In the 1960s, Vera Rubin and Kent Ford confirmed Zwicky's theory when their spectral analysis revealed that the outer stars in selected spiral galaxies were orbiting just as quickly as those at the center.
The visible matter wasn't sufficient to account for this; the spiral galaxy should be flying apart. Clearly, there had to be some kind of hidden "dark" mass adding to the galaxy's gravitational influence.
Physicists have been trying to directly observe dark matter ever since. We can, however, indirectly observe dark matter through gravitational lensing. That extra mass exerts a gravitational force on the space-time surrounding it. As light travels from distant galaxies, it will be bent around gravitational distortions in space-time - much like the paths of marbles rolling across a bent sheet of plastic - being caused by the dense regions of dark matter.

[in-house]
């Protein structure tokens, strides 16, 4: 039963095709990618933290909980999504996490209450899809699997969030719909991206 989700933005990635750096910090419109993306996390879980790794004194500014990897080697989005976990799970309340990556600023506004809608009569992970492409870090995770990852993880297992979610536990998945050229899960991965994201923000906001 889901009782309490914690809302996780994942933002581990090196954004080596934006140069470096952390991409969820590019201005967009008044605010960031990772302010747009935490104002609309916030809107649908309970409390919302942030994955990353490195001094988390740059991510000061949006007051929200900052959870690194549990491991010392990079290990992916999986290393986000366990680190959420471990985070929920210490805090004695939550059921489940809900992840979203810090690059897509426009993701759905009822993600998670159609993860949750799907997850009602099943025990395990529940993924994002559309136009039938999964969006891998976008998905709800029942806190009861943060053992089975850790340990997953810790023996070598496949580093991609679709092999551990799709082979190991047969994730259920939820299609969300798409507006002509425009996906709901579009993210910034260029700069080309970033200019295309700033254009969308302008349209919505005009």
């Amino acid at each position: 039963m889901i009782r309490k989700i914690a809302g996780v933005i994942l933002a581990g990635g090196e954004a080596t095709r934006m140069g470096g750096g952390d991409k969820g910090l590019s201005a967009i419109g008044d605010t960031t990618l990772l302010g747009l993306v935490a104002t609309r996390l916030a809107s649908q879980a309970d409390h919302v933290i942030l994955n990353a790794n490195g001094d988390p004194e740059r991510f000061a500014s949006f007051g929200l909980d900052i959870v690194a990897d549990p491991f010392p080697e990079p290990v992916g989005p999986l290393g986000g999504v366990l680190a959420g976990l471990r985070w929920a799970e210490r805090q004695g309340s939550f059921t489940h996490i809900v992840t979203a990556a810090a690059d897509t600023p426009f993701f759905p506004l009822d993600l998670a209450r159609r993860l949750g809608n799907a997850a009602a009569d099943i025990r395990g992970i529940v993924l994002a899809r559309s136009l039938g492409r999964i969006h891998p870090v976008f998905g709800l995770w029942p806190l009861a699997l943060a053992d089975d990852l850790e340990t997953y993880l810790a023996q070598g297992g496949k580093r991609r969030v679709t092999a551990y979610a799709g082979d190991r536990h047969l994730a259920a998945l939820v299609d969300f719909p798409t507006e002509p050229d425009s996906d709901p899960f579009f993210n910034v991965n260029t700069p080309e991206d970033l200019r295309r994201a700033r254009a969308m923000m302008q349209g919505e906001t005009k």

But gravitational lensing is a small effect, and difficult to detect for individual galaxies. That's why the SDSS data is so important: now scientists have images of millions of galaxies at their disposal. In 2010, an international research group used that data to determine the distribution of projected matter density from the center of galaxies out to a hundred million light years.